Oil, gas cushion gives Oklahoma better budget situation than other states - NewsOn6.com - Tulsa, OK - News, Weather, Video and Sports - KOTV.com |

Oil, gas cushion gives Oklahoma better budget situation than other states

Updated:
OKLAHOMA CITY (AP) _ If Oklahoma's budget picture looks bleak this year, a congressional report says it could always be worse.

State budgets this year in Arizona, Colorado, Indiana and New Jersey will come up 12 percent short, according to a recent report by the National Conference of State Legislatures. Oklahoma's shortfall is about 8.3 percent.

Oklahoma state agencies were told last week to cut budgets by more than 16 percent through next month. The budget crisis threatens to bring more lost jobs for teachers, health care cuts and early release of prisoners.

Money, however, from a $341 million Rainy Day Fund will ease some of the pain. The fund was started in better years with extra revenue, much of which came from taxes on oil and gas production.

``It's because we have that cushion that allows us to paste over, to some degree, the impact of the recession. If you don't use your Rainy Day Fund when it's raining, you slow down the progress,'' said state Sen. Cal Hobson, D-Lexington. ``We should spend the Rainy Day Fund and keep our fingers crossed that the economists are right and we'll be bouncing back.''

Economists predict state finances will begin recovering next year.

Hobson said he hopes the money shortage this year will make lawmakers be creative about funding the state in future lean years. Legislators have mentioned considering a statewide lottery, consolidating agencies and regulating the state's gaming industry so the government can share in profits.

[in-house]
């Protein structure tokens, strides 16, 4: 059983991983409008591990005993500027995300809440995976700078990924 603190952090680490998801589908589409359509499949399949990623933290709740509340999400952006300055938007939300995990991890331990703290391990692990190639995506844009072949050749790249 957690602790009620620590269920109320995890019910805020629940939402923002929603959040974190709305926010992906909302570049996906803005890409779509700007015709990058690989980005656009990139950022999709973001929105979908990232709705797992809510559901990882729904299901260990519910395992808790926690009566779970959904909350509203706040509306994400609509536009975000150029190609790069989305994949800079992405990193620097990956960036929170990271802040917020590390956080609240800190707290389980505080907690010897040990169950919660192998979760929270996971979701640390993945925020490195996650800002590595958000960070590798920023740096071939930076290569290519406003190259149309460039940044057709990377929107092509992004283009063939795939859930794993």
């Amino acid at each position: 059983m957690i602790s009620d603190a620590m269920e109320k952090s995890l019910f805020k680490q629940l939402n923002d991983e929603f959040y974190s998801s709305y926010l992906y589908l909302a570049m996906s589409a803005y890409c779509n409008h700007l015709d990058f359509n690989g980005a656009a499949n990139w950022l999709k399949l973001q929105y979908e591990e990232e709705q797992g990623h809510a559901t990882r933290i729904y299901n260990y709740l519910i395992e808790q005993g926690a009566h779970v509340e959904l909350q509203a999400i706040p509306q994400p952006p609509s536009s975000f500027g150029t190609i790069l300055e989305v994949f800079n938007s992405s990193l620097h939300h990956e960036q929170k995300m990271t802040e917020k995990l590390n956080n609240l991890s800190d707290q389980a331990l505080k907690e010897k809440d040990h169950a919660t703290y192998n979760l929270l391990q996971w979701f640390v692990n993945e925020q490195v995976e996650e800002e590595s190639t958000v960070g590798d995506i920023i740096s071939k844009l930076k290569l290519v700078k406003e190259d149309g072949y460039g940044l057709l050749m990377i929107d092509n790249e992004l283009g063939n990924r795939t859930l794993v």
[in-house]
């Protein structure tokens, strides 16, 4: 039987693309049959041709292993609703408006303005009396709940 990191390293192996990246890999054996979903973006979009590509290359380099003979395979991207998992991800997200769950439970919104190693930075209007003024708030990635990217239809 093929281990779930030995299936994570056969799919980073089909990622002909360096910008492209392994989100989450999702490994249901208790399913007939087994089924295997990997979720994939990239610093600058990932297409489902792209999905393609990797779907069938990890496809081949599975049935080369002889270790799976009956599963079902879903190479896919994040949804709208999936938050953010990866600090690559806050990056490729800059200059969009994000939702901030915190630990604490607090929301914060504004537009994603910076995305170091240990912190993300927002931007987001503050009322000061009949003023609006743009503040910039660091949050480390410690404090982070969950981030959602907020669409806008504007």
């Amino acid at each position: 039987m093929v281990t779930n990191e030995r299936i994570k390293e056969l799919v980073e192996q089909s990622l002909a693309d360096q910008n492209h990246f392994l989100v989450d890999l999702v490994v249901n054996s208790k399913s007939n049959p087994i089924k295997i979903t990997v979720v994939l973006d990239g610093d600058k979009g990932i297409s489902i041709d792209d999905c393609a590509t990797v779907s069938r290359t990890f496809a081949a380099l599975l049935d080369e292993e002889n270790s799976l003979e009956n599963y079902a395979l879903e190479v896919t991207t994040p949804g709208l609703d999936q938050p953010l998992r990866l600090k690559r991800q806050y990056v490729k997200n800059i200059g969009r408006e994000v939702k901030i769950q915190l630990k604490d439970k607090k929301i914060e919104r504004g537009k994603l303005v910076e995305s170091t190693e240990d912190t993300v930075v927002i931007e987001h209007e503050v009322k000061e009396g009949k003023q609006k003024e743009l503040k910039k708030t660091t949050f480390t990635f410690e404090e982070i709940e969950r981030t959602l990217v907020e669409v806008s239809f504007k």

The National Conference of State Legislatures report says tough times in other states have prompted the use of emergency measures Oklahoma hasn't had to consider.

Nebraska residents last month, for example, agreed to an extra half-cent sales tax for a year. Lawmakers there cut $20.7 million from Medicaid for this year and tapped into funds paid in a multistate lawsuit settlement with tobacco companies.

Arizona used money from its Rainy Day Fund and then borrowed money from funds that were supposed to be used for other items. Colorado froze state hiring and has used reserve money.

Texas, Louisiana and New York were among seven states did not report shortfalls this year.
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